Her favorite piece in The Prairie Fire Collection - her debut collection - are the Buffalo Mound Earrings, which are my favorite as well (click the link - they’re dope). They were the first pieces she designed in the collection, and I needed to learn more. I asked where the name came from, and the story delivered. “There is this hill in Kansas that we would drive by all the time on the way to soccer games or wherever, and it was known as Buffalo Mound,” she said, with a hint of giggle in her voice. “Every single time we passed the hill, there and back, my Dad would point it out and say ‘there’s Buffalo Mound,’ and we would always agree and laugh - yeah, Dad, there it is. Every single time,” Sierra said, adding that, “everyone acknowledged that this hill was called Buffalo Mound, but I have yet to hear someone outside of our family call it that.” I like to think that we can all relate, and appreciate, this family moment, and the silly “Dad comments” that are a unique, yet repetitive goldmine. After hearing this story, the Buffalo Mound Earrings became my favorites even more.

Sierra Winter Jewelry 

Sierra Winter Jewelry 

I asked Sierra who was someone she admired, and she said her Mom. Plain and simple, didn’t expand at all. She didn’t need to though. The way she answered, so immediately and confidently said it all. Sierra is pregnant with her first child. That is a bond between Mother and Daughter that I can’t yet fathom, but it seems that there is a silent agreement, and an understanding that happens when the torch is passed. I can tell that Sierra has (and wants to continue to make) her Mom proud, and the Prairie Fire Collection reflects that beautifully.

When you look at Sierra Winter Jewelry, it’s apparent that there is a Southwestern flair in the design (beautiful turquoise, people, b-e-a-utiful turquoise). Being from the Southwest, I had to know where the Kansas babe got the desert feel. “My great Aunt left me some of her vintage southwest jewelry,” explains Sierra. “I have always loved it. She would hit up casinos in Nevada and then go to the jewelry shops with her winnings and purchase jewelry - #goals,” she says, and it’s hard not to agree - Sierra’s great Aunt had it going on, and it’s well represented in the collection.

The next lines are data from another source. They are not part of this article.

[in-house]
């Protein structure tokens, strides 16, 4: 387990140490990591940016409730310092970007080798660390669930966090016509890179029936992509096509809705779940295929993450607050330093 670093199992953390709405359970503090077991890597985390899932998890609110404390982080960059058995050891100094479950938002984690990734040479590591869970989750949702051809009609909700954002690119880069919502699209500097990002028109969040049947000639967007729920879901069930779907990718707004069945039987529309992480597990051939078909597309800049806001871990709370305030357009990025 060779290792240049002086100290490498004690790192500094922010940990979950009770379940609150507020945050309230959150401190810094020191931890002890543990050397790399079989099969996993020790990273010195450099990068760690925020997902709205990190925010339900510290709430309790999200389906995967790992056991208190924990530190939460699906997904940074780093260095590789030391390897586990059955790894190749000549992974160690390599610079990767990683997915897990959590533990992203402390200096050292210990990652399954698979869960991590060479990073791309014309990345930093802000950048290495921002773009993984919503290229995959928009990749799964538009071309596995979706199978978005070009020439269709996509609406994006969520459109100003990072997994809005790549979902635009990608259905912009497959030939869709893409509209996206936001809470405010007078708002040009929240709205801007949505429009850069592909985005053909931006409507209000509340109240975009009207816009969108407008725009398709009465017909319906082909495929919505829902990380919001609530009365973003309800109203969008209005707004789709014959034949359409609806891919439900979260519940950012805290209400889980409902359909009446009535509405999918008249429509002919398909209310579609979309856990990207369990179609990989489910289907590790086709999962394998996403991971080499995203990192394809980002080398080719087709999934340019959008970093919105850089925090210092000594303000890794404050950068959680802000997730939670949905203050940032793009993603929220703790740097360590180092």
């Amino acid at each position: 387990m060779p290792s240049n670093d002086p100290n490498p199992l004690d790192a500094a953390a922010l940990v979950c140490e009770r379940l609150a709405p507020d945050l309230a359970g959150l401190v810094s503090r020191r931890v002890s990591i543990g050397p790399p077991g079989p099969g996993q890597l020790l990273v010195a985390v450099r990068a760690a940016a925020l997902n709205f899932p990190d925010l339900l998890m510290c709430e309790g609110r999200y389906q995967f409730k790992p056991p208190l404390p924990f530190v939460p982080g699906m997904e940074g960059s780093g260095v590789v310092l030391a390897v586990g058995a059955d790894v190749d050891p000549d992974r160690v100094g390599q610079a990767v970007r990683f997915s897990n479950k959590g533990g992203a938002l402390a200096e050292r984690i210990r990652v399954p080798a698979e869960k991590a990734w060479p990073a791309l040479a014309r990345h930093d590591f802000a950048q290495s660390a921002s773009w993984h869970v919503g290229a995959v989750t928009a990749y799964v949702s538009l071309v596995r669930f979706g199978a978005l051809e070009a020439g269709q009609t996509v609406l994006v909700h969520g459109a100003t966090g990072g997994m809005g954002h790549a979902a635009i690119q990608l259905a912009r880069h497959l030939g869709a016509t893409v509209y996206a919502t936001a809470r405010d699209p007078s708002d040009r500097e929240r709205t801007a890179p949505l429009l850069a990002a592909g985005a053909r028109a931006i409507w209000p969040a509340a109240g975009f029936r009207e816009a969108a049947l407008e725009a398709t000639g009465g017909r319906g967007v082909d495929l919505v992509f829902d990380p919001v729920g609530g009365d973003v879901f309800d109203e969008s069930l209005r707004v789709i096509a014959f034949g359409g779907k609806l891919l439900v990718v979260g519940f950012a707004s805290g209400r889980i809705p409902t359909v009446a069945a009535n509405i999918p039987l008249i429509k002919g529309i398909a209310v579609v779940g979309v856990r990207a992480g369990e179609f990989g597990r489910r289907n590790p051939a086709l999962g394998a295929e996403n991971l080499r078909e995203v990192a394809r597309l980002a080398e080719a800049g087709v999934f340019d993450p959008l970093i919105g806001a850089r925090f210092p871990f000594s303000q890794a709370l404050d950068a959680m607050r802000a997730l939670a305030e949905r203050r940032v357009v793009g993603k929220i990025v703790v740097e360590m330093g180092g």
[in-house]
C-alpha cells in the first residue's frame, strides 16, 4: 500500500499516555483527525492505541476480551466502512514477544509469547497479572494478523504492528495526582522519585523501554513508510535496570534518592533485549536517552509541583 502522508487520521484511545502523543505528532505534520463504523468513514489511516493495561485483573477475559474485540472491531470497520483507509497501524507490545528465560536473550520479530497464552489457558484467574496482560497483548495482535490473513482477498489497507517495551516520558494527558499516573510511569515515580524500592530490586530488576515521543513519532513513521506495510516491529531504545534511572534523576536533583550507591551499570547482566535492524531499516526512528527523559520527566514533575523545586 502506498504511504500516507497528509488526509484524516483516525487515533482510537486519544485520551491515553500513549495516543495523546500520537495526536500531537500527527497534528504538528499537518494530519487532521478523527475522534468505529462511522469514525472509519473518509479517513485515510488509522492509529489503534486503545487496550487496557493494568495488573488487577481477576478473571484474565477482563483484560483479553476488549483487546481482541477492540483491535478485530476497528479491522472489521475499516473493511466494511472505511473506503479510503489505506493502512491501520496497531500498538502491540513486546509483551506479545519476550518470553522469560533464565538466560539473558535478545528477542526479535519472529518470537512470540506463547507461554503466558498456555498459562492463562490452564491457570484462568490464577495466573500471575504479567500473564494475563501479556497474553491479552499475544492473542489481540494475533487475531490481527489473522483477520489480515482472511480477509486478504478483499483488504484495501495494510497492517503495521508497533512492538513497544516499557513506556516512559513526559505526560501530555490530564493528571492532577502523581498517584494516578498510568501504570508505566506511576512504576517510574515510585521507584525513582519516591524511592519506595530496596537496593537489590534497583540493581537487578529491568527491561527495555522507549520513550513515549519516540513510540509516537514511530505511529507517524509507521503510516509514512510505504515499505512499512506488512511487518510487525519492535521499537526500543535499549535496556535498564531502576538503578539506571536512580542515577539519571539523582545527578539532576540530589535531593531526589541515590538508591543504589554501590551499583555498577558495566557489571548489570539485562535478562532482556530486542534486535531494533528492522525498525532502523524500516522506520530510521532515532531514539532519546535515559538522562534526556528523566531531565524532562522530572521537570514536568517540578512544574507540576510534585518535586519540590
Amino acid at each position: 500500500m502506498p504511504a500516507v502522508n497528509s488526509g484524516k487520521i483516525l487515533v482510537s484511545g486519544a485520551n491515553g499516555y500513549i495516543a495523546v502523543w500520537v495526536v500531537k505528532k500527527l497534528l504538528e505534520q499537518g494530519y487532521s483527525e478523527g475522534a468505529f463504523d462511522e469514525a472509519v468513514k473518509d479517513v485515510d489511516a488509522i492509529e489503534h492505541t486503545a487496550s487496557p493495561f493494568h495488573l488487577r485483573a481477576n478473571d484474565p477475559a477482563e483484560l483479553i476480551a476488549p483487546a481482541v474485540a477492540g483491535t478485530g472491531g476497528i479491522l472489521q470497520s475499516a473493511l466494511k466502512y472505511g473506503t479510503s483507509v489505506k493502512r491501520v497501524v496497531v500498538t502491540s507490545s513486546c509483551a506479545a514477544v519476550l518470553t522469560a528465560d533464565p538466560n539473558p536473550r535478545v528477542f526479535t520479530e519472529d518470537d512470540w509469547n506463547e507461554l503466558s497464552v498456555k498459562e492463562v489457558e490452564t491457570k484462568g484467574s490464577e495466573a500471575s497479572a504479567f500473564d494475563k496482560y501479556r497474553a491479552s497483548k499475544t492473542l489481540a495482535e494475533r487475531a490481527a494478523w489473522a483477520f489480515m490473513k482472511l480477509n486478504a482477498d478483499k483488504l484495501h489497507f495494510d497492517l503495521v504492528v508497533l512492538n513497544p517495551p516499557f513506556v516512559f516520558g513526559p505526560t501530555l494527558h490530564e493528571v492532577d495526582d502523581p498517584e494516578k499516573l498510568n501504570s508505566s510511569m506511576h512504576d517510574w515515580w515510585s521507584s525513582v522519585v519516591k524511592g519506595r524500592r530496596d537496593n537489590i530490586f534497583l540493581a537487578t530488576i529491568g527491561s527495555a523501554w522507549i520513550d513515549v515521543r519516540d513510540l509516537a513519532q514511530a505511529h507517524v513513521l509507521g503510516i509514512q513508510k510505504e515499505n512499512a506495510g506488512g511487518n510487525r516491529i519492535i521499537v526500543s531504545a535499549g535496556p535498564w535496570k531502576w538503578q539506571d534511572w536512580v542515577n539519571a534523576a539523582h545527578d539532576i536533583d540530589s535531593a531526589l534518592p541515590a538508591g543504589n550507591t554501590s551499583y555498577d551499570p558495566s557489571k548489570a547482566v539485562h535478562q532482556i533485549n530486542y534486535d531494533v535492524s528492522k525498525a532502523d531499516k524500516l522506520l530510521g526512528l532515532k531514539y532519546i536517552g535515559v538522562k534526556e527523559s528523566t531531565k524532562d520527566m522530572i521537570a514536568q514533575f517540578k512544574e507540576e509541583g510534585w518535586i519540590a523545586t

Sierra Winter Jewelry

Sierra Winter Jewelry

Sierra’s designs are modern-classic, but she isn’t opposed to the garish flair that was once the real deal. Her favorite accessory growing up was one of her Grandmother’s rings. “Omg, it was this pink and purple blinged out costume jewelry ring,” laughs Sierra, “it looked like a discoball on your finger and I thought it was the most priceless piece of jewelry I had ever seen. When she passed away I got a lot of her jewels, and this gem was one of them. It's absolutely perfectly hideous, and has a nice bed in my jewelry chest.” Statement pieces change with the ages, but precious (albeit ‘perfectly hideous’) jewels are timeless, and sentiment has everything to do with it.

Sierra starts a design with a quirk - she always starts designing by drawing a line down the center of a white piece of paper, almost methodic in a way. This process, however, comes with a steady side of daydreaming, like what a dinner with her, Iris Apfel, and her Grandfather, Norman, would be like: “I want to hear stories from her lifetime, and he is 92, and I think they would be quick friends. I imagine she would drink a martini and eat very little, whereas I would probably drink a lot and eat a lot,” describes Sierra.

 

With the daze of daydream at dinner with Grandpa Norman and Iris Apfel steady at hand, and the memories of her Dad actively pointing out Buffalo Mound hill on the roads of Kansas (with Garth Brooks playing in the background, obviously), it’s no wonder that Sierra Winter is truly the gem behind the gems of Sierra Winter Jewelry. She brings her family’s history, her passion, and her creativity alive in her collection, and I, for one, can’t wait to see what the soon-to-be mother brings to her collection.

Vibe on,

RG